Look at the lists below and ask yourself how many times per day or week you say or think the same things yourself. All parents make these sorts of comments about their children now and then, of course. But parents of children with ADHD continue to see the same behaviors on a daily basis and for extended periods-long after other children have progressed.

Parents of children with predominantly inattentive-type ADHD say:

  • "They seem like they're always daydreaming. They never answer when I talk to them. I wonder if they hear me."

  • "They lose everything. I've had to buy four new lunchboxes since school started."

  • "I'll ask them to go up to their room and get dressed, and 10 minutes later I find them playing with their toys with only their shirt on."

  • "They can't remember what they learn because they miss instructions and explanations in school. Even though we work so hard on their schoolwork at night, by the next day they've forgotten everything."

  • "Some teachers have called them their 'space cadet,' an underachiever, an "airhead' or their 'random student.' "

Parents of children with predominantly hyperactive-impulsive–type ADHD say:

  • "They never slow down. You can never get them to sit down to finish a meal or get ready for bed."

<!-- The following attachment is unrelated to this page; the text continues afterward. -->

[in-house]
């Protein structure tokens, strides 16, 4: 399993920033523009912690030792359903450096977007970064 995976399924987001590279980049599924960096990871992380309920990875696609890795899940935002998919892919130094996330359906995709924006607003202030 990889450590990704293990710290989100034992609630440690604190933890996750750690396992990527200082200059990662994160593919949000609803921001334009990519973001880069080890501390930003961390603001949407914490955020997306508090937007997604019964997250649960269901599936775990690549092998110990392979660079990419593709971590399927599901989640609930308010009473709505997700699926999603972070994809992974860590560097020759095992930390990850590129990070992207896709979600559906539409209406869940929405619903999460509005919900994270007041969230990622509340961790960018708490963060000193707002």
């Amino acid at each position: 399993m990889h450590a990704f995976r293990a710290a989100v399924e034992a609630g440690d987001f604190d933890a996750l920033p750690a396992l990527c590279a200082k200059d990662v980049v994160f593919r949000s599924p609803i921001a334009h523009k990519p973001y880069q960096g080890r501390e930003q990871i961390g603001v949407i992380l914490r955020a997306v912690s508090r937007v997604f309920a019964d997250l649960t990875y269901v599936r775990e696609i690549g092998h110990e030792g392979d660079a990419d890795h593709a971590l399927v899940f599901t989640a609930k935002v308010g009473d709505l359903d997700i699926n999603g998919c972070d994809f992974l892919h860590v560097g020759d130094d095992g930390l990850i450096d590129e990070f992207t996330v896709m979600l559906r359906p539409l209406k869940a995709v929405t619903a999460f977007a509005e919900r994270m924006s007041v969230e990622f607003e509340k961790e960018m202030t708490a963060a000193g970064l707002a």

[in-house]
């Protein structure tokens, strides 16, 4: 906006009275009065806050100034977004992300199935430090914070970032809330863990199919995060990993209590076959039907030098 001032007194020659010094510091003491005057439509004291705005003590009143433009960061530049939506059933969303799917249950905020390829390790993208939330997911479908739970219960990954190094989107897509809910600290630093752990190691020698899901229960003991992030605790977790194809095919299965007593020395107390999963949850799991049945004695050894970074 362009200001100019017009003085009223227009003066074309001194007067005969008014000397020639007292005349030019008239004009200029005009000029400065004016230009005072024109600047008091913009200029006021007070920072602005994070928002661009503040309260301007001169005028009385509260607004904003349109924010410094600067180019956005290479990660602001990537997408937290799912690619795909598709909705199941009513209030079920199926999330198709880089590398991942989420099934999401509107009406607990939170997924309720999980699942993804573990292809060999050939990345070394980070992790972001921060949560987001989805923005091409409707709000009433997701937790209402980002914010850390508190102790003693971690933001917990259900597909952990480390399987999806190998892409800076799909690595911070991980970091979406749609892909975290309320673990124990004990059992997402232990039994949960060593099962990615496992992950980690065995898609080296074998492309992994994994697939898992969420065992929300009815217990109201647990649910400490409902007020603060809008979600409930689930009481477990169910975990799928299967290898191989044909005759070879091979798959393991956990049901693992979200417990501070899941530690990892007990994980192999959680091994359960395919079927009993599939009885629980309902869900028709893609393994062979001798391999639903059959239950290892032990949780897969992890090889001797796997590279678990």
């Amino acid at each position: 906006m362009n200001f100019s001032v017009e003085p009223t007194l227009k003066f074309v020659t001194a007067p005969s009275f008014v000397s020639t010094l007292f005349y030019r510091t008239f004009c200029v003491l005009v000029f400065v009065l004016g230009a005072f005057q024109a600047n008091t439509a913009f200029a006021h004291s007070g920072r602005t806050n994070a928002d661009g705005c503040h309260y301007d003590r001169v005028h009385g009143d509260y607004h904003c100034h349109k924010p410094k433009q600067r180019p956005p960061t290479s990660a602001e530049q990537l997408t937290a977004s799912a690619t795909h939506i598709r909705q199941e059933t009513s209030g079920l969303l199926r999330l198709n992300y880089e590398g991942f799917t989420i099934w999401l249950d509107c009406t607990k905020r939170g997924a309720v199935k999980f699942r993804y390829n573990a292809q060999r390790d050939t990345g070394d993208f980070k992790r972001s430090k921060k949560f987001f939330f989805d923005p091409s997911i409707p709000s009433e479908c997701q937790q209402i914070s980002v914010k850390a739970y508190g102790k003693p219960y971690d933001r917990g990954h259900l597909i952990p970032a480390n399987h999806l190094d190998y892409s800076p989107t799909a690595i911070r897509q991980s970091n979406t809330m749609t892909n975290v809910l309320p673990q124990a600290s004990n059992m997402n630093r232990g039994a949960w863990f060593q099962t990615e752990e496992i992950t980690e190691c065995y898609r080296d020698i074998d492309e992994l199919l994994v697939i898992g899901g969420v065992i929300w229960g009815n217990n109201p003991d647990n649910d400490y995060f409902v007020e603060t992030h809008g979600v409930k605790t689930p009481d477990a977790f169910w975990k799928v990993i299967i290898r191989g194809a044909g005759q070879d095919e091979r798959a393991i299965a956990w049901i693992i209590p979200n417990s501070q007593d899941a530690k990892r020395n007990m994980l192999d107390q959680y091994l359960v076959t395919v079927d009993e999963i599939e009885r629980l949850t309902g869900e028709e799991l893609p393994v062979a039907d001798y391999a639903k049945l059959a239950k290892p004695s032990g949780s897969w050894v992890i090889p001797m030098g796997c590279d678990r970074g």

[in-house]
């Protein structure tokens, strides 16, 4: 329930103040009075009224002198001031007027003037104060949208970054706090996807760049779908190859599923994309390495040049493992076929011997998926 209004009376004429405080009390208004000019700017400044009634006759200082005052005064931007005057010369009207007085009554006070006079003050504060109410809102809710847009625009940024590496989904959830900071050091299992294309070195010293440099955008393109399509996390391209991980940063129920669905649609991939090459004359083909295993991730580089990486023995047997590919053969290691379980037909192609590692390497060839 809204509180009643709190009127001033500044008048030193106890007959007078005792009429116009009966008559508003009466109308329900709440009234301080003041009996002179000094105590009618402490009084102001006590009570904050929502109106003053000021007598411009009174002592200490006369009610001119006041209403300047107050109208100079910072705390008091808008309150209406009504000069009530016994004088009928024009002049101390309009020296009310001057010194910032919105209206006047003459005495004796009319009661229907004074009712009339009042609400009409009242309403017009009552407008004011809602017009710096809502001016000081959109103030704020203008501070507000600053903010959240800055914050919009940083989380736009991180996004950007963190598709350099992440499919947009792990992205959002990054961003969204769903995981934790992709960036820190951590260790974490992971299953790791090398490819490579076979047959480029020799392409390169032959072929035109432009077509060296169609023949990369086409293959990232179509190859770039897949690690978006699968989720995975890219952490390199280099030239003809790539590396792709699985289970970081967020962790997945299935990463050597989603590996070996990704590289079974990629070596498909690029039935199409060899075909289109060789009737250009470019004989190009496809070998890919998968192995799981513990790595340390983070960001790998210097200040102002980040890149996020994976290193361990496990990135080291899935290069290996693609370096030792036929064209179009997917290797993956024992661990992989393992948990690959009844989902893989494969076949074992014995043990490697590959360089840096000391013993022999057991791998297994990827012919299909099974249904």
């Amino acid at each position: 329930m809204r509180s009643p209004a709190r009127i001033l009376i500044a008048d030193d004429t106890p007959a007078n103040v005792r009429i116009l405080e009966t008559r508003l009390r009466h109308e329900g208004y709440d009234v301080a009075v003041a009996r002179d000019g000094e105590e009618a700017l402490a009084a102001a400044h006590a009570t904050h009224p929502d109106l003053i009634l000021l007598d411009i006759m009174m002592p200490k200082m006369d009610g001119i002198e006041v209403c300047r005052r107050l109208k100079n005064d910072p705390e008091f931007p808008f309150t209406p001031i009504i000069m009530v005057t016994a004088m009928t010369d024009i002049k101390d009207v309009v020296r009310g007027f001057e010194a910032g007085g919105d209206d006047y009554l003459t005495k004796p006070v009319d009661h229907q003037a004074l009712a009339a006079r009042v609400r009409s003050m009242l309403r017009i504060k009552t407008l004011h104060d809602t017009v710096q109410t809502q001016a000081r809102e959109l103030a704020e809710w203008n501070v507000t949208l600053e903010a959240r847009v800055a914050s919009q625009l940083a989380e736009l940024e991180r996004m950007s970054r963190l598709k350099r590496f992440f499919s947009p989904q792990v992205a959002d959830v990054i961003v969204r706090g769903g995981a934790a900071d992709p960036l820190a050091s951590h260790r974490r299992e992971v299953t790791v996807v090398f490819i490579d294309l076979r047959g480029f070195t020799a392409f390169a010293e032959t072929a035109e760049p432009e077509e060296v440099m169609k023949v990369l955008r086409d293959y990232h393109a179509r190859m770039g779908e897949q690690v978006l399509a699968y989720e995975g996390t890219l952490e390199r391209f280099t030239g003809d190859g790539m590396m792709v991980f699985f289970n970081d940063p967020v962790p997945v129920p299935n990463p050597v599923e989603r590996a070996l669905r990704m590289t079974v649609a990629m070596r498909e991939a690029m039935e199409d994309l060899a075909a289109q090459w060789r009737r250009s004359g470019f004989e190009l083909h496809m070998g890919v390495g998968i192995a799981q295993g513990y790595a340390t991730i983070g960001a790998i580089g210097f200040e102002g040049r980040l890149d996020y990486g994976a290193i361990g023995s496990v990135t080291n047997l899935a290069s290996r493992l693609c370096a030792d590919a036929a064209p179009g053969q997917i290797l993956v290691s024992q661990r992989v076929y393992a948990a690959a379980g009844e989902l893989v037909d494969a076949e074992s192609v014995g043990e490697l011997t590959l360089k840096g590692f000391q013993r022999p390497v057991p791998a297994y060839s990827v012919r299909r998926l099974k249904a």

• "They interrupt constantly. You can't have a decent conversation when he's in the room."

  • "They never think before they act. They know they shouldn't run across the street before stopping to look, but they do it all the time. I worry about them being safe—they just aren't."

  • "They operate out of order—like, 'ready…fire…aim.'"

  • "Their classmates don't like them. He's always 'getting in their face.' No one invites them over to their house. They always have to be first and things always have to be their way."


Talk with your child's pediatrician if you have concerns about your child's progress at school, social interactions, behavior or any other aspect of healthy physical and mental development.

Last Updated
American Academy of Pediatrics (Copyright @ 2024)
The information contained on this Web site should not be used as a substitute for the medical care and advice of your pediatrician. There may be variations in treatment that your pediatrician may recommend based on individual facts and circumstances.